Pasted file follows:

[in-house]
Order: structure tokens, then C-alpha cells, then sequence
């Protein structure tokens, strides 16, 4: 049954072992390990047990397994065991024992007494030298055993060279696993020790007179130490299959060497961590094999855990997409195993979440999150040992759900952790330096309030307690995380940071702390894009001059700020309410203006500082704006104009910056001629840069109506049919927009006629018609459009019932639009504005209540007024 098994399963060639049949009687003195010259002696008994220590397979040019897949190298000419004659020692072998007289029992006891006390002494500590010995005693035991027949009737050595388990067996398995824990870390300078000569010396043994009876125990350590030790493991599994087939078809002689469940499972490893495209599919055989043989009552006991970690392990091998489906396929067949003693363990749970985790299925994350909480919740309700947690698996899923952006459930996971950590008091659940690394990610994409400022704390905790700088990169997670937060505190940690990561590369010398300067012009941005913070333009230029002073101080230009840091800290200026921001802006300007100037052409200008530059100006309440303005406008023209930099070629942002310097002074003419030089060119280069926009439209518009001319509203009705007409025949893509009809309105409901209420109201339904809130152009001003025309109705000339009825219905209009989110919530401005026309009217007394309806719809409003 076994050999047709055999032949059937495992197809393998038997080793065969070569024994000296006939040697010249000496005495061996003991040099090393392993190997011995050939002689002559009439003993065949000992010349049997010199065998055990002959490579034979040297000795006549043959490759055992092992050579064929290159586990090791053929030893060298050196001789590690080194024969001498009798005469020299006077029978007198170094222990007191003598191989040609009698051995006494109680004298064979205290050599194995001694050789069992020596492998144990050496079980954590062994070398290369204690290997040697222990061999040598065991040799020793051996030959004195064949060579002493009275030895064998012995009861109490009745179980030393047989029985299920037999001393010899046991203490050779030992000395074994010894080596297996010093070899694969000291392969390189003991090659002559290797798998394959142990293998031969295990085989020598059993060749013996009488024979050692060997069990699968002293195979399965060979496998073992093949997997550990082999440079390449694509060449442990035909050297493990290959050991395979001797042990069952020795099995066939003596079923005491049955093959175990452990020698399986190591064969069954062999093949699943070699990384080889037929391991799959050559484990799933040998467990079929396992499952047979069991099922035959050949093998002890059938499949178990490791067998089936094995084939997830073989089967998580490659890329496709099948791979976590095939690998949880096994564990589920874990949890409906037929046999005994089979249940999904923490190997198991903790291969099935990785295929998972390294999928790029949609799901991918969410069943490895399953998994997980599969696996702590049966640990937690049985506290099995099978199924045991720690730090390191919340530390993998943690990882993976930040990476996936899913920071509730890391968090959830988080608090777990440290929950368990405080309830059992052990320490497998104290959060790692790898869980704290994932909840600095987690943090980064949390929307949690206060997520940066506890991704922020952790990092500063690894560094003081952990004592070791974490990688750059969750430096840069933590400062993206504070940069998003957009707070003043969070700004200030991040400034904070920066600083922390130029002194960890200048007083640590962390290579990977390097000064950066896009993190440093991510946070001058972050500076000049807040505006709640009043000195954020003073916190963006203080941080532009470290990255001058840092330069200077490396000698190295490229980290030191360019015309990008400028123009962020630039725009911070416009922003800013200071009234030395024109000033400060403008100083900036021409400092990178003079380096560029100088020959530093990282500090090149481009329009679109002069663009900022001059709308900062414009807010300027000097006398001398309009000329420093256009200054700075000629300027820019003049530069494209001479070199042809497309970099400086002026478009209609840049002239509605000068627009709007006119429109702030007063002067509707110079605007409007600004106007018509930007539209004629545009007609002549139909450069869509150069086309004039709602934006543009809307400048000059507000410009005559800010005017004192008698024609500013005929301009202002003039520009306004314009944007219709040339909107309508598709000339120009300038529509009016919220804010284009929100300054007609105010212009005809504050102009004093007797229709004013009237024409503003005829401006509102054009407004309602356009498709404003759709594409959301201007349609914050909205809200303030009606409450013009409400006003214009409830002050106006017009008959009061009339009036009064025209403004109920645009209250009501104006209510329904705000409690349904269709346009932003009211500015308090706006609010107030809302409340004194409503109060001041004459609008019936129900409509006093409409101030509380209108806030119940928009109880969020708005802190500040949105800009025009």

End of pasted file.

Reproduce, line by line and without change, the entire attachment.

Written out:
[in-house]
Order: structure tokens, then C-alpha cells, then sequence
């Protein structure tokens, strides 16, 4: 049954072992390990047990397994065991024992007494030298055993060279696993020790007179130490299959060497961590094999855990997409195993979440999150040992759900952790330096309030307690995380940071702390894009001059700020309410203006500082704006104009910056001629840069109506049919927009006629018609459009019932639009504005209540007024 098994399963060639049949009687003195010259002696008994220590397979040019897949190298000419004659020692072998007289029992006891006390002494500590010995005693035991027949009737050595388990067996398995824990870390300078000569010396043994009876125990350590030790493991599994087939078809002689469940499972490893495209599919055989043989009552006991970690392990091998489906396929067949003693363990749970985790299925994350909480919740309700947690698996899923952006459930996971950590008091659940690394990610994409400022704390905790700088990169997670937060505190940690990561590369010398300067012009941005913070333009230029002073101080230009840091800290200026921001802006300007100037052409200008530059100006309440303005406008023209930099070629942002310097002074003419030089060119280069926009439209518009001319509203009705007409025949893509009809309105409901209420109201339904809130152009001003025309109705000339009825219905209009989110919530401005026309009217007394309806719809409003 076994050999047709055999032949059937495992197809393998038997080793065969070569024994000296006939040697010249000496005495061996003991040099090393392993190997011995050939002689002559009439003993065949000992010349049997010199065998055990002959490579034979040297000795006549043959490759055992092992050579064929290159586990090791053929030893060298050196001789590690080194024969001498009798005469020299006077029978007198170094222990007191003598191989040609009698051995006494109680004298064979205290050599194995001694050789069992020596492998144990050496079980954590062994070398290369204690290997040697222990061999040598065991040799020793051996030959004195064949060579002493009275030895064998012995009861109490009745179980030393047989029985299920037999001393010899046991203490050779030992000395074994010894080596297996010093070899694969000291392969390189003991090659002559290797798998394959142990293998031969295990085989020598059993060749013996009488024979050692060997069990699968002293195979399965060979496998073992093949997997550990082999440079390449694509060449442990035909050297493990290959050991395979001797042990069952020795099995066939003596079923005491049955093959175990452990020698399986190591064969069954062999093949699943070699990384080889037929391991799959050559484990799933040998467990079929396992499952047979069991099922035959050949093998002890059938499949178990490791067998089936094995084939997830073989089967998580490659890329496709099948791979976590095939690998949880096994564990589920874990949890409906037929046999005994089979249940999904923490190997198991903790291969099935990785295929998972390294999928790029949609799901991918969410069943490895399953998994997980599969696996702590049966640990937690049985506290099995099978199924045991720690730090390191919340530390993998943690990882993976930040990476996936899913920071509730890391968090959830988080608090777990440290929950368990405080309830059992052990320490497998104290959060790692790898869980704290994932909840600095987690943090980064949390929307949690206060997520940066506890991704922020952790990092500063690894560094003081952990004592070791974490990688750059969750430096840069933590400062993206504070940069998003957009707070003043969070700004200030991040400034904070920066600083922390130029002194960890200048007083640590962390290579990977390097000064950066896009993190440093991510946070001058972050500076000049807040505006709640009043000195954020003073916190963006203080941080532009470290990255001058840092330069200077490396000698190295490229980290030191360019015309990008400028123009962020630039725009911070416009922003800013200071009234030395024109000033400060403008100083900036021409400092990178003079380096560029100088020959530093990282500090090149481009329009679109002069663009900022001059709308900062414009807010300027000097006398001398309009000329420093256009200054700075000629300027820019003049530069494209001479070199042809497309970099400086002026478009209609840049002239509605000068627009709007006119429109702030007063002067509707110079605007409007600004106007018509930007539209004629545009007609002549139909450069869509150069086309004039709602934006543009809307400048000059507000410009005559800010005017004192008698024609500013005929301009202002003039520009306004314009944007219709040339909107309508598709000339120009300038529509009016919220804010284009929100300054007609105010212009005809504050102009004093007797229709004013009237024409503003005829401006509102054009407004309602356009498709404003759709594409959301201007349609914050909205809200303030009606409450013009409400006003214009409830002050106006017009008959009061009339009036009064025209403004109920645009209250009501104006209510329904705000409690349904269709346009932003009211500015308090706006609010107030809302409340004194409503109060001041004459609008019936129900409509006093409409101030509380209108806030119940928009109880969020708005802190500040949105800009025009």